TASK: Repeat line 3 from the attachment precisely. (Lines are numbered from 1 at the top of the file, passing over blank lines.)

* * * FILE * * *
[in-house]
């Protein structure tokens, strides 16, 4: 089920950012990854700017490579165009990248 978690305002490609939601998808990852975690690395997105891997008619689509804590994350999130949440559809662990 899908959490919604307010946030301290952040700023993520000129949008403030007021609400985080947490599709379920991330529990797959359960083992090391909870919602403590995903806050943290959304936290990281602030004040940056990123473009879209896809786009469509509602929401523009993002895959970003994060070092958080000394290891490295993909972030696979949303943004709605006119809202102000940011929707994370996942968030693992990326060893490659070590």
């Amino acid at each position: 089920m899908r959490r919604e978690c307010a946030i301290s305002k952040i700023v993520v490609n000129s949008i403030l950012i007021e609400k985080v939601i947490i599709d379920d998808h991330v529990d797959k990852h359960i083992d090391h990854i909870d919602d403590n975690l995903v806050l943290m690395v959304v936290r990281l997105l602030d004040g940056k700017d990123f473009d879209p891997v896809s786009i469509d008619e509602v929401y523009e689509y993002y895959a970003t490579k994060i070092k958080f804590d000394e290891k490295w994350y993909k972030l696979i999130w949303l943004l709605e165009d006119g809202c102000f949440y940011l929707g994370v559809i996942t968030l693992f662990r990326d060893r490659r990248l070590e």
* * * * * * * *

């Amino acid at each position: 089920m899908r959490r919604e978690c307010a946030i301290s305002k952040i700023v993520v490609n000129s949008i403030l950012i007021e609400k985080v939601i947490i599709d379920d998808h991330v529990d797959k990852h359960i083992d090391h990854i909870d919602d403590n975690l995903v806050l943290m690395v959304v936290r990281l997105l602030d004040g940056k700017d990123f473009d879209p891997v896809s786009i469509d008619e509602v929401y523009e689509y993002y895959a970003t490579k994060i070092k958080f804590d000394e290891k490295w994350y993909k972030l696979i999130w949303l943004l709605e165009d006119g809202c102000f949440y940011l929707g994370v559809i996942t968030l693992f662990r990326d060893r490659r990248l070590e």